Paediatric use of emergency medical services in India: A retrospective cohort study of one million children. Journal of global health Newberry, J. A., Rao, S. J., Matheson, L., Anurudran, A. S., Acker, P., Darmstadt, G. L., Mahadevan, S. V., Rao, G. V., Strehlow, M. 2022; 12: 04080


Millions of children in low- and middle-income countries (LMICs) experience illness or trauma amenable to emergency medical interventions, but local resources are not sufficient to treat them. Emergency medical services (EMS), including ambulance transport, bridge the gap between local services and higher-level hospital care, and data collected by EMS could be used to elucidate patterns of paediatric health care need and use. Here we conducted a retrospective observational study of patterns of paediatric use of EMS services by children who used EMS in India, a leader in maternal and child EMS development, to inform public health needs and system interventions to improve EMS effectiveness.We analysed three years (2013-2015) of data from patients <18 years of age from a large prehospital EMS system in India, including 1?101?970 prehospital care records across 11 states and a union territory.Overall, 38.3% of calls were for girls (n?=?422?370), 40.5% were for adolescents (n?=?445?753), 65.9% were from rural areas (n?=?726?154), and most families were from a socially disadvantaged caste or lower economic status (n?=?834?973, 75.8%). The most common chief complaints were fever (n?=?247?594, 22.5%), trauma (n?=?231?533, 21.0%), and respiratory difficulty (n?=?161?120, 14.6%). However, transport patterns, including patient sex and age and type of destination hospital, varied by state, as did data collection.EMS in India widely transports children with symptoms of the leading causes of child mortality and provides access to higher levels of care for geographically and socioeconomically vulnerable populations, including care for critically ill neonates, mental health and burn care for girls, and trauma care for adolescents. EMS in India is an important mechanism for overcoming transport and cost as barriers to access, and for reducing the urban-rural gap found across causes of child mortality. Further standardisation of data collection will provide the foundation for assessing disparities and identifying targets for quality improvement of paediatric care.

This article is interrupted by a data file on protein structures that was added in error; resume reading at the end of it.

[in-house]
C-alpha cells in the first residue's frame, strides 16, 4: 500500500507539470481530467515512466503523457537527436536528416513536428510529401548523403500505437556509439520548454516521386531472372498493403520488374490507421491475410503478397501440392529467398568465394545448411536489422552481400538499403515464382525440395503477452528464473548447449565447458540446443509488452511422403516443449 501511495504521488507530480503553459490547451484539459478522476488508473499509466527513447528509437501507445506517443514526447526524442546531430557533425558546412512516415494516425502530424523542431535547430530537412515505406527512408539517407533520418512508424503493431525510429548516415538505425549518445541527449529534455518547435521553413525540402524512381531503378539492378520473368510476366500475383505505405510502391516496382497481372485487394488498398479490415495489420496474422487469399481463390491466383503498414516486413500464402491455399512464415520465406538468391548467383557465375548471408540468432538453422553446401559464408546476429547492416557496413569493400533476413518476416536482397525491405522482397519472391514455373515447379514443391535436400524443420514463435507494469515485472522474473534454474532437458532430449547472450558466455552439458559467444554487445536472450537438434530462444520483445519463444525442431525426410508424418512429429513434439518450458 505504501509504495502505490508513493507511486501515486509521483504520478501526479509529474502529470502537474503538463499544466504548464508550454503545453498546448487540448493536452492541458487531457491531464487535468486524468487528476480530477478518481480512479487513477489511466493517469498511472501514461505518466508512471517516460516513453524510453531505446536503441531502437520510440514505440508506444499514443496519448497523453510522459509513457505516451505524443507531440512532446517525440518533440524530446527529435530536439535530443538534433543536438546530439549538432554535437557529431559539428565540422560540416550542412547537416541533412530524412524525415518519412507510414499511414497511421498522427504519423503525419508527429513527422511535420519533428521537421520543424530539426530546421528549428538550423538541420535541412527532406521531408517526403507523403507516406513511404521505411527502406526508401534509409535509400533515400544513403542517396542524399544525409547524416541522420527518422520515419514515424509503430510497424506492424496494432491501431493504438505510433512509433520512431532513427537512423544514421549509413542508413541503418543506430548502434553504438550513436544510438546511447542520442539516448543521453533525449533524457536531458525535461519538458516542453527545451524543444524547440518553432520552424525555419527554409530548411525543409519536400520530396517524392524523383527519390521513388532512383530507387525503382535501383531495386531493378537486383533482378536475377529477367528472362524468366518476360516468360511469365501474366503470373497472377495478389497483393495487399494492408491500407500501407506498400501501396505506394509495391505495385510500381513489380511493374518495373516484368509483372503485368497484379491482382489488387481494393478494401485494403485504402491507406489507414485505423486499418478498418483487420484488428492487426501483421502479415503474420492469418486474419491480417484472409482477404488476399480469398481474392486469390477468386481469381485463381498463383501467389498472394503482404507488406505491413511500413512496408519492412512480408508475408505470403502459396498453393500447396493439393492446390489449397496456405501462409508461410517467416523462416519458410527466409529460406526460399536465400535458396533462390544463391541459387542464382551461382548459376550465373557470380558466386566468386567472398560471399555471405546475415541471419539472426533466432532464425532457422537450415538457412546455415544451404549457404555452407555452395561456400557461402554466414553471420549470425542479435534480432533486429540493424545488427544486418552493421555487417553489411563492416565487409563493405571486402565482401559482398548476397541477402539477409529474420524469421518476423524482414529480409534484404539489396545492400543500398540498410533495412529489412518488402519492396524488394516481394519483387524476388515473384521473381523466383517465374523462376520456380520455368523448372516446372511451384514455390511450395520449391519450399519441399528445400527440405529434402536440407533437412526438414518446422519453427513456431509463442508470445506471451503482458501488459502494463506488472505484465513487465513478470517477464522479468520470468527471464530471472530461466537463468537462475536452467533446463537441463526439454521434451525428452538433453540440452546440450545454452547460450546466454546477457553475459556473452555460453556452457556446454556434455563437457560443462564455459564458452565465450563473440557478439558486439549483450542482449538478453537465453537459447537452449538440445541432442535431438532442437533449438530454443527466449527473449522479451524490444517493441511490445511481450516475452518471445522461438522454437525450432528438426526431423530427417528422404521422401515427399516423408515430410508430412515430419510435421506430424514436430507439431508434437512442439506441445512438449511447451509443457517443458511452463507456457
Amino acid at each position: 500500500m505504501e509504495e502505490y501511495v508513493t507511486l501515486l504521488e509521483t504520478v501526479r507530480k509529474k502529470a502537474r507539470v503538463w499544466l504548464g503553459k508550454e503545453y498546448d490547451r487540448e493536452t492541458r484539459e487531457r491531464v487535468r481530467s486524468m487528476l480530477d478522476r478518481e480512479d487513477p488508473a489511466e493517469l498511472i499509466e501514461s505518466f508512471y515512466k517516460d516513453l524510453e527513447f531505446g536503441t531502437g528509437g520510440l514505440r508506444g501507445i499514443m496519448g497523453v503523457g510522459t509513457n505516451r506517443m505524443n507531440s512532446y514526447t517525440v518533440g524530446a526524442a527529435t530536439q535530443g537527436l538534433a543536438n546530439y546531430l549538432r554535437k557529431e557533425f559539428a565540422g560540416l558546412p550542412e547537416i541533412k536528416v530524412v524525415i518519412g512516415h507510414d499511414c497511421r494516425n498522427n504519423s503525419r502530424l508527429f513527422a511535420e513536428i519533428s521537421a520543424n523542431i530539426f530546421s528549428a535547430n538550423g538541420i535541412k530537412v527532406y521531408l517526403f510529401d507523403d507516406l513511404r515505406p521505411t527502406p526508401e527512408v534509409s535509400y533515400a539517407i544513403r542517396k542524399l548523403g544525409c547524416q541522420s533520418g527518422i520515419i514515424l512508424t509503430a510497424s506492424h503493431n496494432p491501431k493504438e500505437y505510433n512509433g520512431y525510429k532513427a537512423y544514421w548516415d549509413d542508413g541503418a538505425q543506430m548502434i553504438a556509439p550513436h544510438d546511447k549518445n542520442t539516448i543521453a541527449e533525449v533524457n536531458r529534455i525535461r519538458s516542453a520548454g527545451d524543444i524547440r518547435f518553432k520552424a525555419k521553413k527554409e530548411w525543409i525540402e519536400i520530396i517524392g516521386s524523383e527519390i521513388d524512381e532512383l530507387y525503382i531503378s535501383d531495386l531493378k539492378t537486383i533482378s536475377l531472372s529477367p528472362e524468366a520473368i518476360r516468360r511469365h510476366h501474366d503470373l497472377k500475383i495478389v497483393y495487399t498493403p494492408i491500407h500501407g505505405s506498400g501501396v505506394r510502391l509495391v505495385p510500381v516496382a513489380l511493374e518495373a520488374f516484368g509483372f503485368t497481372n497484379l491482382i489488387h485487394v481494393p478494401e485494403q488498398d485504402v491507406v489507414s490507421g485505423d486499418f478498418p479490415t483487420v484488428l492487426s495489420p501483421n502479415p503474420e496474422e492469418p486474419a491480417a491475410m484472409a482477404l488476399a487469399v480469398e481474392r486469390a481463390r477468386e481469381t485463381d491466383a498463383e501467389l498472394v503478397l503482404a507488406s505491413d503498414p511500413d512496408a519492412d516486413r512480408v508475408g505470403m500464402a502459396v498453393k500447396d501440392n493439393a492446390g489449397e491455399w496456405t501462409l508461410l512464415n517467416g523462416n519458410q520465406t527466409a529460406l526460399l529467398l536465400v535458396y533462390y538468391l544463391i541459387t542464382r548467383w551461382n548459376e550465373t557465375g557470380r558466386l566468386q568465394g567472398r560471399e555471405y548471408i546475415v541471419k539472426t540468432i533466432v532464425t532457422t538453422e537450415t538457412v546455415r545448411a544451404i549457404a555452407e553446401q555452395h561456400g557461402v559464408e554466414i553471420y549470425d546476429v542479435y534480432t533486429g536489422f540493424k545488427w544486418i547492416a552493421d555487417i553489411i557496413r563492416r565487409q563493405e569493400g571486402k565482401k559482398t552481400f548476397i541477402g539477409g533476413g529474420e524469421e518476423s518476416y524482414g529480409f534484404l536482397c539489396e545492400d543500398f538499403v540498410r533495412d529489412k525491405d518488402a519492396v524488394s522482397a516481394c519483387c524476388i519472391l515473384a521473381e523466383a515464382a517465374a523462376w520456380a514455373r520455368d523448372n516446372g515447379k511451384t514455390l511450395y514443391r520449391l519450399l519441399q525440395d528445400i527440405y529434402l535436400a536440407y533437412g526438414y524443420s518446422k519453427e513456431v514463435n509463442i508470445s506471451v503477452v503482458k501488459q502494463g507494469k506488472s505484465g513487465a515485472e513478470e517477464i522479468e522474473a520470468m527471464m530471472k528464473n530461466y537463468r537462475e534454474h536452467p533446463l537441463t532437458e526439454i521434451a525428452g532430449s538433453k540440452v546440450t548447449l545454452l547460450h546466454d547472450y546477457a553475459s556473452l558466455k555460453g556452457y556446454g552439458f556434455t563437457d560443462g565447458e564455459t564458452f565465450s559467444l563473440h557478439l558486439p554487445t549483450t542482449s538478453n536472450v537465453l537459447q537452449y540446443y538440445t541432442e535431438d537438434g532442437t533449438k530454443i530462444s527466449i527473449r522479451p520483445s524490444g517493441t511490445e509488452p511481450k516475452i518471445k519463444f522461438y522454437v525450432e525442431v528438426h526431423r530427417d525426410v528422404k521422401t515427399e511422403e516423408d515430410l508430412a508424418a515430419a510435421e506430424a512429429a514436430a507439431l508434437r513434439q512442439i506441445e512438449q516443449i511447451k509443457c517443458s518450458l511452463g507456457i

View details for DOI 10.7189/jogh.12.04080

View details for PubMedID 36243953